U.S. Agent: The American Fanatic, the other side of the Dream

U.S. Agent: The American Fanatic, the other side of the Dream

U.S. Agent

There are few characters from the world of mainstream comics who have managed to best represent the American spirit. A small company in which, as expected, Steve Rogers stands out, who both as Captain America and with his alternative identities has been able to grasp the peculiar traits of the American way, idealizing and embodying the Dream, fighting for it and against its aberrations arising from exploitation of the ideals that the Sentinel of Liberty has always defended. If Rogers is the symbol of the positivity of the Dream, another Captain America has had to give life to the exact opposite, namely a cynical and ruthless vision of the corruption of the ideal of stars and stripes. Role fell to John Walker, who deprived of the Shield continued his work as a government agent from the nebulous operated as U.S. Agent, a position that he seems not to exercise, at least initially, in Il Fanatico Americano, a narrative arc signed by Christopher Priest.

Having become part of the Marvel Cinematic Universe thanks to The Falcon & The Winter Solider, John Walker is a figure that is difficult to place within the Marvel world. When Mark Gruenwald created him during his management of the Cap stories, Walker was presented as the dark version of Rogers, corrupting the genesis of his powers and showing the consequences of a cynical and violent view of the role of the state and the super individual. Walker, who also had the opportunity to take on the role of Captain America when Rogers left, was at the time a perfect narrative contrast to the purity of Cap, an element of criticism of contemporary American society. A task that, of course, did not make him a hero, but not even a villain, as much as a character who in his roots was much more realistic than Rogers himself.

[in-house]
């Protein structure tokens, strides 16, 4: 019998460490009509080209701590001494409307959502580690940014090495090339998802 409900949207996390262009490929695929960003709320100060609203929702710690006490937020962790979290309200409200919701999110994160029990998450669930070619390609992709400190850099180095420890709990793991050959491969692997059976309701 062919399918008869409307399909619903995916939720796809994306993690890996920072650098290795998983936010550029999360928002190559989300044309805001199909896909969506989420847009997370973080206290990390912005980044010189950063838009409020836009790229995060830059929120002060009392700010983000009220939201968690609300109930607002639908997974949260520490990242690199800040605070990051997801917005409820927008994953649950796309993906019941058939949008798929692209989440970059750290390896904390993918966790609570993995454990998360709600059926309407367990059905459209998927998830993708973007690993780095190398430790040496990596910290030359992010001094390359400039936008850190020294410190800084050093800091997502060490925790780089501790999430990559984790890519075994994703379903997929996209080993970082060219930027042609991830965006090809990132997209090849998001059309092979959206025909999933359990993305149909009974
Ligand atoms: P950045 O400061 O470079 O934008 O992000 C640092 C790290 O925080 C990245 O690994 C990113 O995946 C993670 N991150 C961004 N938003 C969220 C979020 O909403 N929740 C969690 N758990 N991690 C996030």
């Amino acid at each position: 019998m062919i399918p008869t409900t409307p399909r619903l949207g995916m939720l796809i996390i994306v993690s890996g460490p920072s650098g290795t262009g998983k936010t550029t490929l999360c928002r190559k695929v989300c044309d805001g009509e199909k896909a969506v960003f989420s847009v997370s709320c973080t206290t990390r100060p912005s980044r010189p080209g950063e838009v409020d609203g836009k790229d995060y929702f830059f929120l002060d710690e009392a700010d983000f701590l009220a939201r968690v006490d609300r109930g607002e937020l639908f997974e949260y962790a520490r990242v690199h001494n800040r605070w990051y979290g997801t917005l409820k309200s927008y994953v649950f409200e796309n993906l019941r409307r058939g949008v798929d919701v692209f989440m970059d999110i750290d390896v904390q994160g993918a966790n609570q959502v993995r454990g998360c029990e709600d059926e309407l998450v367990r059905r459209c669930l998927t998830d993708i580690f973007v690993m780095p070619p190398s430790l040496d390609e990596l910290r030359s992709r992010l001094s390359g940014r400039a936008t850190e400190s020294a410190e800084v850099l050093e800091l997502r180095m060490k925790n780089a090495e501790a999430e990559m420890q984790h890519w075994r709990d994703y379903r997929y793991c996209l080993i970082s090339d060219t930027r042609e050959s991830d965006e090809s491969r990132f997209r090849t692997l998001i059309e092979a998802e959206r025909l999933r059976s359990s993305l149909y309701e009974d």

U.S. Agent: The American Fanatic, the other side of America

A realism that concerns the relationship between the character and the perception of the nation of him, a bond that, especially for Rogers, was central since his birth. But while Cap has always wanted to be a spur to follow the ideal virtues of the good American, U.S. Agent has touched the hard task of being the portrait of the vices of a nation, it is the thundering voice of the whispered chattering among the American population, far from cameras and microphones, where the true American sentiment can manifest itself freely. A vision that seeks new life in Il Fanatico Americano, relying on Walker's complex personality.

No more U.S. Agent, Walker is a simple contractor for the American government, who uses his services to carry out missions that must not be tracked, in order to avoid embarrassing clarifications to the upper echelons. Out of spite of a bureaucrat against Val Cooper, Walker is given an atypical assignment: to find out why a small town in rural America is rising up against the local Vertigo office. Company à la Amazon, Vertigo is actually a cover of the SHIELD, which made this installation the facade of a secret base where a secret strategic asset is kept.

Walker, accompanied by Morrie, a mysterious elder who he makes ends meet by delivering pizzas and an expert karateka, arrives on the spot, discovering how the truth behind this assignment hides burning secrets, which will force him to face even personal problems related to his family.